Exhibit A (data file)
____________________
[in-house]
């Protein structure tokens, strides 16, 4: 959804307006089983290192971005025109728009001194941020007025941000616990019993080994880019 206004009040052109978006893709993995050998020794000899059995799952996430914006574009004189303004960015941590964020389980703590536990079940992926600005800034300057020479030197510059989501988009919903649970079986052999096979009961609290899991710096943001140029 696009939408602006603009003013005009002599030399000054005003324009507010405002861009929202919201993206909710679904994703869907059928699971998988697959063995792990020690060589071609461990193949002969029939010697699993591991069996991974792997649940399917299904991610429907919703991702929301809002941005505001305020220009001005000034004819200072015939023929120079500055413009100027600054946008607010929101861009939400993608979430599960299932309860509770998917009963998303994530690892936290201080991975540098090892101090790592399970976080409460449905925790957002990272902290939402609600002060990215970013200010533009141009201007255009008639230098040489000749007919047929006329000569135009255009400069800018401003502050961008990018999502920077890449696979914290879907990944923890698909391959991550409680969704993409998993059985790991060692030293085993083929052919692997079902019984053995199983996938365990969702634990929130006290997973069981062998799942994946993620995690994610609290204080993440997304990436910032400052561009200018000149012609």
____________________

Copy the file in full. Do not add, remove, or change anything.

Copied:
[in-house]
């Protein structure tokens, strides 16, 4: 959804307006089983290192971005025109728009001194941020007025941000616990019993080994880019 206004009040052109978006893709993995050998020794000899059995799952996430914006574009004189303004960015941590964020389980703590536990079940992926600005800034300057020479030197510059989501988009919903649970079986052999096979009961609290899991710096943001140029 696009939408602006603009003013005009002599030399000054005003324009507010405002861009929202919201993206909710679904994703869907059928699971998988697959063995792990020690060589071609461990193949002969029939010697699993591991069996991974792997649940399917299904991610429907919703991702929301809002941005505001305020220009001005000034004819200072015939023929120079500055413009100027600054946008607010929101861009939400993608979430599960299932309860509770998917009963998303994530690892936290201080991975540098090892101090790592399970976080409460449905925790957002990272902290939402609600002060990215970013200010533009141009201007255009008639230098040489000749007919047929006329000569135009255009400069800018401003502050961008990018999502920077890449696979914290879907990944923890698909391959991550409680969704993409998993059985790991060692030293085993083929052919692997079902019984053995199983996938365990969702634990929130006290997973069981062998799942994946993620995690994610609290204080993440997304990436910032400052561009200018000149012609």